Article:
Everything you need to know about Minnesota's buffer laws
With planting season underway and a new bill recently signed into law by Gov. Dayton that clarifies several items in Minnesota’s new buffer law (which was passed during the 2015 legislative session), the Minnesota Corn Growers Association put together the following Frequently Asked Questions post the buffer law.
To the best of our abilities, we tried to simplify the many complexities of the bill so farmers had an easy-to-understand, yet comprehensive, reference point when asking questions about the buffer law. We also included some resources at the end if you have additional questions.
Here we go:
What are the requirements of the buffer law passed in 2015?
All public waters (rivers, lakes, streams and wetlands) require an average of a 50-foot buffer of perennial vegetation. All public drainage systems require a 16.5-foot buffer. Alternative practices based on Natural Resource & Conservation Service (NRCS) guidelines or approved by your local Board of Soil & Water Resources (BWSR) are allowed for both public waters and public drainage systems, as identified by BWSR.
How long do I have to put in buffers and comply with the law?
On public waters, buffers must be seeded by Nov. 1, 2017. On public drainage systems, the deadline is Nov. 1, 2018. On public drainage systems the buffer is required regardless if the system has undergone the redetermination of benefits process and damages of the public drainage system under drainage law. However compensation provided under drainage law may be used in advance or retroactively to provide compensation for all or part of the buffer strip establishment or alternative riparian water quality practice.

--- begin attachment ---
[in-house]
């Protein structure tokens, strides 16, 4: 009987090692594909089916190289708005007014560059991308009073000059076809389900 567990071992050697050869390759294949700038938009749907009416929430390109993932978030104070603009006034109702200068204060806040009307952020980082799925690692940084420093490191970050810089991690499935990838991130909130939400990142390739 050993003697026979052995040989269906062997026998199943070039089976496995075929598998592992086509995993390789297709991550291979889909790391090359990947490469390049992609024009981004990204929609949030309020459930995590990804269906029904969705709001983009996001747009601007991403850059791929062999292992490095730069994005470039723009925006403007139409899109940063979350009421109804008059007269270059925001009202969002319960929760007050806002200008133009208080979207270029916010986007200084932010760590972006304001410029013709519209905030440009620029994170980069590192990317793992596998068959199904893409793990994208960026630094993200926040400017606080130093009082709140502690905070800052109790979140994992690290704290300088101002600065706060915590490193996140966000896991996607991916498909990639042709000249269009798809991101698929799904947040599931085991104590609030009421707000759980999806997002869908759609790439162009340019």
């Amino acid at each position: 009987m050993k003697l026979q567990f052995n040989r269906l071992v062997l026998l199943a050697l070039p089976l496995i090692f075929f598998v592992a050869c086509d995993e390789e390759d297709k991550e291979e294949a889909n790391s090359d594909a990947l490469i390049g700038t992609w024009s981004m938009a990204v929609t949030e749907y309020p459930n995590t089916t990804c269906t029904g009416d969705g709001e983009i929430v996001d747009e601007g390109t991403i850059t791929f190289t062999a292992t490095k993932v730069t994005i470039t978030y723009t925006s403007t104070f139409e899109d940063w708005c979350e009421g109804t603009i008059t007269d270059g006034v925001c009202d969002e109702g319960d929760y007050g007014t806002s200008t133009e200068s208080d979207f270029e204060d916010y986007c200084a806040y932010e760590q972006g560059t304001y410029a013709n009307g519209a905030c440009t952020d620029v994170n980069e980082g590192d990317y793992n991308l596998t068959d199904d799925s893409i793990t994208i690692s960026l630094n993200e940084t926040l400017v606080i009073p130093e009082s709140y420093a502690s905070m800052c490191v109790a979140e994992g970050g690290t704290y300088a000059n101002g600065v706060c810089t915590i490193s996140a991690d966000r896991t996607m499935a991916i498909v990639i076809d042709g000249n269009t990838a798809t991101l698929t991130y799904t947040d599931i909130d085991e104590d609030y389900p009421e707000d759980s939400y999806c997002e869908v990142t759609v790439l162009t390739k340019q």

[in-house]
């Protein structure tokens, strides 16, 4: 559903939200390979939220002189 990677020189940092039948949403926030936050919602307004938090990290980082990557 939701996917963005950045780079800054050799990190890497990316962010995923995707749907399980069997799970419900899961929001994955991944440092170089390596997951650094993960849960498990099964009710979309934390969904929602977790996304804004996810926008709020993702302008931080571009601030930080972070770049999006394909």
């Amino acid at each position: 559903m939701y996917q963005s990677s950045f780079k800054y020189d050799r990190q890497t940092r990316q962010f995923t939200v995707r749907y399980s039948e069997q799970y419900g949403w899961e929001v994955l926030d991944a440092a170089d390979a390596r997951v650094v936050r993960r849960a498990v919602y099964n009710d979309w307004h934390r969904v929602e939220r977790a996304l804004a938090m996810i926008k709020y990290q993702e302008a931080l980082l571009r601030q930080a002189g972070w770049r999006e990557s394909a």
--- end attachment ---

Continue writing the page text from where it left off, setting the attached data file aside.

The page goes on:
Can you review what the redetermination of benefits process is?
Any activity such as maintenance or improvements to a public drainage system that results in viewers to assess benefits and damages, the ditch authority can order that a permanent strip of perennial vegetation approved by the authority shall be established on each side of the ditch The new buffer law states that redetermination of benefits provisions may be used in advance or retroactively to acquire or provide compensation for all or part of the buffer strip or alternative practice.
Where is the start of the buffer measured from?
For public waters, buffer width is measured from the top or crown of the bank or from the edge of the normal water level if there is not a defined bank. The width of the buffer on a public drainage system must be measured from the top edge of the existing constructed channel.